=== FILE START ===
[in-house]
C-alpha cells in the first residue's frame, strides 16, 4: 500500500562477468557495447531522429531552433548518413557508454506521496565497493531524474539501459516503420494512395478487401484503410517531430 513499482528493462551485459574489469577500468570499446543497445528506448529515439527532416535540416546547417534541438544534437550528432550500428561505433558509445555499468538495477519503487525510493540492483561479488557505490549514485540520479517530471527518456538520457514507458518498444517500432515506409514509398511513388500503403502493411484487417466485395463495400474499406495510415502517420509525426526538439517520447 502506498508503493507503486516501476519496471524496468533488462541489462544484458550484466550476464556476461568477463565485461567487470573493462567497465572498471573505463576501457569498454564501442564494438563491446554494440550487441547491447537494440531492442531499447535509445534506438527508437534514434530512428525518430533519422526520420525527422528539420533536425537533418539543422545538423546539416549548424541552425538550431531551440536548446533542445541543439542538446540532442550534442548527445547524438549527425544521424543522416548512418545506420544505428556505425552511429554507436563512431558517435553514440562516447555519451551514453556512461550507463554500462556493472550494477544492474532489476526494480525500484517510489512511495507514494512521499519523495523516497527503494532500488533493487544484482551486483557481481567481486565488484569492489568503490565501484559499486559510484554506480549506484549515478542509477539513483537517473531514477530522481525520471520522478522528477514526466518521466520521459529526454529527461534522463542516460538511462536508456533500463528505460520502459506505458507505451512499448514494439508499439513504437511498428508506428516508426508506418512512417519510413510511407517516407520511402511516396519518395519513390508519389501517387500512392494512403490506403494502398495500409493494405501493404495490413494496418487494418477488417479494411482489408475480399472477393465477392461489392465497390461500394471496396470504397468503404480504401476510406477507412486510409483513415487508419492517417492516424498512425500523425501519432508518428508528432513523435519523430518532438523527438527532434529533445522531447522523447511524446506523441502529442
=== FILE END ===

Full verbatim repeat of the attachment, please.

[in-house]
C-alpha cells in the first residue's frame, strides 16, 4: 500500500562477468557495447531522429531552433548518413557508454506521496565497493531524474539501459516503420494512395478487401484503410517531430 513499482528493462551485459574489469577500468570499446543497445528506448529515439527532416535540416546547417534541438544534437550528432550500428561505433558509445555499468538495477519503487525510493540492483561479488557505490549514485540520479517530471527518456538520457514507458518498444517500432515506409514509398511513388500503403502493411484487417466485395463495400474499406495510415502517420509525426526538439517520447 502506498508503493507503486516501476519496471524496468533488462541489462544484458550484466550476464556476461568477463565485461567487470573493462567497465572498471573505463576501457569498454564501442564494438563491446554494440550487441547491447537494440531492442531499447535509445534506438527508437534514434530512428525518430533519422526520420525527422528539420533536425537533418539543422545538423546539416549548424541552425538550431531551440536548446533542445541543439542538446540532442550534442548527445547524438549527425544521424543522416548512418545506420544505428556505425552511429554507436563512431558517435553514440562516447555519451551514453556512461550507463554500462556493472550494477544492474532489476526494480525500484517510489512511495507514494512521499519523495523516497527503494532500488533493487544484482551486483557481481567481486565488484569492489568503490565501484559499486559510484554506480549506484549515478542509477539513483537517473531514477530522481525520471520522478522528477514526466518521466520521459529526454529527461534522463542516460538511462536508456533500463528505460520502459506505458507505451512499448514494439508499439513504437511498428508506428516508426508506418512512417519510413510511407517516407520511402511516396519518395519513390508519389501517387500512392494512403490506403494502398495500409493494405501493404495490413494496418487494418477488417479494411482489408475480399472477393465477392461489392465497390461500394471496396470504397468503404480504401476510406477507412486510409483513415487508419492517417492516424498512425500523425501519432508518428508528432513523435519523430518532438523527438527532434529533445522531447522523447511524446506523441502529442